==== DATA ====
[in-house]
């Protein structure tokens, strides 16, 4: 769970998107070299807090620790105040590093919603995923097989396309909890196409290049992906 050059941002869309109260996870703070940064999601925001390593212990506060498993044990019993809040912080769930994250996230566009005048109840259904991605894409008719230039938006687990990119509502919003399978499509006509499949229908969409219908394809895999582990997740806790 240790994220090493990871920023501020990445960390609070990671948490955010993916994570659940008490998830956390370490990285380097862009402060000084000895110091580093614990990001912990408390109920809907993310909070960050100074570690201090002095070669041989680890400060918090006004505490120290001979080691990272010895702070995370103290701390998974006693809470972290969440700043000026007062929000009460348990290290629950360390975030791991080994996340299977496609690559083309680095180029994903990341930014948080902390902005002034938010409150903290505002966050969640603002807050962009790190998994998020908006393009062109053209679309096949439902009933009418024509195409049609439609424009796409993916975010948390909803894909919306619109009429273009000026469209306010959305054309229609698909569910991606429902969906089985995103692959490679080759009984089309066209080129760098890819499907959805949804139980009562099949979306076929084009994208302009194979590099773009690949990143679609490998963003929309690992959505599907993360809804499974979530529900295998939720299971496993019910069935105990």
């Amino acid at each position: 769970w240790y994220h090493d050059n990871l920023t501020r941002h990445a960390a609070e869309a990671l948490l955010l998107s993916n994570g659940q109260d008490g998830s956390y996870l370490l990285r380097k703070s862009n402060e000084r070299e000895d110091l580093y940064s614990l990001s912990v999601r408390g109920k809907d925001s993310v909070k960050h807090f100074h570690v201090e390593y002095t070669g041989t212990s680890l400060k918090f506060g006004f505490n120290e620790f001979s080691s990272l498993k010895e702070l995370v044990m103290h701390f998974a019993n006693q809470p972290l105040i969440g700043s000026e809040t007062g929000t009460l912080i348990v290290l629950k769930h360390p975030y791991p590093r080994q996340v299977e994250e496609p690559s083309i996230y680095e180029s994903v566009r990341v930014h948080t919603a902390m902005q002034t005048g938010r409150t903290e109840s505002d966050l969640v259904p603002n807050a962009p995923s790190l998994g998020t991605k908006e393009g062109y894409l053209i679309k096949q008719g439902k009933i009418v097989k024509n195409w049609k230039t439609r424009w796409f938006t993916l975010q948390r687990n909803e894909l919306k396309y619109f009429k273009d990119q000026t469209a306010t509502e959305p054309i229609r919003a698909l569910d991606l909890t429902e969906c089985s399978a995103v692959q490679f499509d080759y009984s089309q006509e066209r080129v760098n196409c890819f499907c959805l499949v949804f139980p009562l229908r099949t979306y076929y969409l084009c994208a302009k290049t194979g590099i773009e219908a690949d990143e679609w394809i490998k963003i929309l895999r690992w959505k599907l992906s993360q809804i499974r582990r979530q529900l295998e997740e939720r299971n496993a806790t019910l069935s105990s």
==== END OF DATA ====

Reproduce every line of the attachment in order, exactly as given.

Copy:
[in-house]
């Protein structure tokens, strides 16, 4: 769970998107070299807090620790105040590093919603995923097989396309909890196409290049992906 050059941002869309109260996870703070940064999601925001390593212990506060498993044990019993809040912080769930994250996230566009005048109840259904991605894409008719230039938006687990990119509502919003399978499509006509499949229908969409219908394809895999582990997740806790 240790994220090493990871920023501020990445960390609070990671948490955010993916994570659940008490998830956390370490990285380097862009402060000084000895110091580093614990990001912990408390109920809907993310909070960050100074570690201090002095070669041989680890400060918090006004505490120290001979080691990272010895702070995370103290701390998974006693809470972290969440700043000026007062929000009460348990290290629950360390975030791991080994996340299977496609690559083309680095180029994903990341930014948080902390902005002034938010409150903290505002966050969640603002807050962009790190998994998020908006393009062109053209679309096949439902009933009418024509195409049609439609424009796409993916975010948390909803894909919306619109009429273009000026469209306010959305054309229609698909569910991606429902969906089985995103692959490679080759009984089309066209080129760098890819499907959805949804139980009562099949979306076929084009994208302009194979590099773009690949990143679609490998963003929309690992959505599907993360809804499974979530529900295998939720299971496993019910069935105990």
């Amino acid at each position: 769970w240790y994220h090493d050059n990871l920023t501020r941002h990445a960390a609070e869309a990671l948490l955010l998107s993916n994570g659940q109260d008490g998830s956390y996870l370490l990285r380097k703070s862009n402060e000084r070299e000895d110091l580093y940064s614990l990001s912990v999601r408390g109920k809907d925001s993310v909070k960050h807090f100074h570690v201090e390593y002095t070669g041989t212990s680890l400060k918090f506060g006004f505490n120290e620790f001979s080691s990272l498993k010895e702070l995370v044990m103290h701390f998974a019993n006693q809470p972290l105040i969440g700043s000026e809040t007062g929000t009460l912080i348990v290290l629950k769930h360390p975030y791991p590093r080994q996340v299977e994250e496609p690559s083309i996230y680095e180029s994903v566009r990341v930014h948080t919603a902390m902005q002034t005048g938010r409150t903290e109840s505002d966050l969640v259904p603002n807050a962009p995923s790190l998994g998020t991605k908006e393009g062109y894409l053209i679309k096949q008719g439902k009933i009418v097989k024509n195409w049609k230039t439609r424009w796409f938006t993916l975010q948390r687990n909803e894909l919306k396309y619109f009429k273009d990119q000026t469209a306010t509502e959305p054309i229609r919003a698909l569910d991606l909890t429902e969906c089985s399978a995103v692959q490679f499509d080759y009984s089309q006509e066209r080129v760098n196409c890819f499907c959805l499949v949804f139980p009562l229908r099949t979306y076929y969409l084009c994208a302009k290049t194979g590099i773009e219908a690949d990143e679609w394809i490998k963003i929309l895999r690992w959505k599907l992906s993360q809804i499974r582990r979530q529900l295998e997740e939720r299971n496993a806790t019910l069935s105990s």